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. Last Updated: 07/27/2016

Police Crime Fight: Hit or Miss?

Moscow police have launched a series of one-day drives to clear the streets of drunks, prostitutes and petty criminals, but according to the men on the beat, the cleanup effort is having little effect.

"There's a little problem with these operations: You cannot tell criminals to perform illegal acts on a certain day", said Vladimir Kirillov, head of Kievsky Station militia.

Wednesday's action was part of a new practice in which several times a month the police are asked to concentrate on moving Moscow's vagrants and petty criminals off the streets.

With crime rates in the Russian capital spiraling, Kirillov said the oneday drives are inadequate. The railway station police would need "a special operation every day" to keep order there, he said.

"For instance, we have no cargo trains coming in today, only passenger ones", said Kirillov, noting that robbery rates rise when cargo trains arrive carrying valuable merchandise.

Kirillov said his station arrested and fined about 40 people daily for minor offenses and few if any are subject to further prosecution.

According to Yury Belusov, who is in charge of the operation at militia station No. 88 near Mayakovsky Square, the present laws do not help the police make the city safer.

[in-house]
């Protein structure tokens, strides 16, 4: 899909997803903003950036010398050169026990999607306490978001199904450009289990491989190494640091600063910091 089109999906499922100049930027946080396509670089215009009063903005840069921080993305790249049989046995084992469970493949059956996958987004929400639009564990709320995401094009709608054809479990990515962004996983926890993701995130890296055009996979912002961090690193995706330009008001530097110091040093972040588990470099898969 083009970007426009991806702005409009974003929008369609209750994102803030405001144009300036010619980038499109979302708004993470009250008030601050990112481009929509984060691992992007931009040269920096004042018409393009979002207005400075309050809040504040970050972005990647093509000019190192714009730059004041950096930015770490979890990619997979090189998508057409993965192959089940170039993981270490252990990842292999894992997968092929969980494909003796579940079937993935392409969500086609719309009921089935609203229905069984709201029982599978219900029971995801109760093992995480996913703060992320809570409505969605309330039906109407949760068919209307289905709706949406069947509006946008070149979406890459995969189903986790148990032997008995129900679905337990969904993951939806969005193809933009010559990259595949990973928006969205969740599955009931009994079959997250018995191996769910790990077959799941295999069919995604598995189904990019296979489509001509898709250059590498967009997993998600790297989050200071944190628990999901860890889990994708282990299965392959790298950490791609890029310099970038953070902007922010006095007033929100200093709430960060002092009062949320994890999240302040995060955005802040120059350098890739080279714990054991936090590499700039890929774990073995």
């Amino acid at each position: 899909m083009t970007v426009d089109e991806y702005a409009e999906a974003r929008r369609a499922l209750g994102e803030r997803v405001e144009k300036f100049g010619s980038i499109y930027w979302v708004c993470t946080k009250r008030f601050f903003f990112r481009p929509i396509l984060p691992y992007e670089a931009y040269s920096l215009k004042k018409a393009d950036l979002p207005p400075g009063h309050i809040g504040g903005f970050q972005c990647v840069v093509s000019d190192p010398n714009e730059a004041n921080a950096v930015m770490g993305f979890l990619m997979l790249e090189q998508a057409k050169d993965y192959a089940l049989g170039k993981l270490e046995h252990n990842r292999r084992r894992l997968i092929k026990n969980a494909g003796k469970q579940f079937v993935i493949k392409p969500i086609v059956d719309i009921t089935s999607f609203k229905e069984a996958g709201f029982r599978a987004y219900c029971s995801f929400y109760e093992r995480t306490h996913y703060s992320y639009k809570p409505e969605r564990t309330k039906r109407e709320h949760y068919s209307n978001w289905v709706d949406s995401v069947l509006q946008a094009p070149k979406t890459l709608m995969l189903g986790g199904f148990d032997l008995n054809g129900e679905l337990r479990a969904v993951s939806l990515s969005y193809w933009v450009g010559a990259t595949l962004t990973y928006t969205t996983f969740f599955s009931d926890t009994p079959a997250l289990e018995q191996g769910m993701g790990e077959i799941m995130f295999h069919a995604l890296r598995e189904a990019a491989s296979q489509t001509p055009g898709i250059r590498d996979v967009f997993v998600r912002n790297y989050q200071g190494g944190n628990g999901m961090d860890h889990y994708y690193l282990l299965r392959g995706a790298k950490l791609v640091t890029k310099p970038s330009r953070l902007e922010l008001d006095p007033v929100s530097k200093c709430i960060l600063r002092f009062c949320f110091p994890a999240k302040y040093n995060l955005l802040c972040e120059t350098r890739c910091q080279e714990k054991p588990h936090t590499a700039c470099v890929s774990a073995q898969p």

"We cannot hold them here indefinitely", he said. "All we can do is fine those who have the cash to pay".

Inflation has made the fines insignificant so they have little deterrent effect, he said. Belusov cited a law requiring visitors from the former Soviet republics to register while in Moscow as an example. Though aimed at controlling mafia rings from the Caucasus, the penalty for being caught without registration is just 425 rubles -- the price of a cheap pack of cigarettes.

"This is just a waste of time", he said. "If they come here to trade drugs, they can easily pay the fine 10 times a day"

Visitors without residence documents make up the largest part of all arrests, police at three stations said. In most cases, offenders are set free after a few hours, only to be brought back during the next operation.

Kirillov walked out of the Kievsky railway station and encountered familiar faces selling Ukrainian coupons.

"Hope you are in good health today, comrade Kirillov", one said.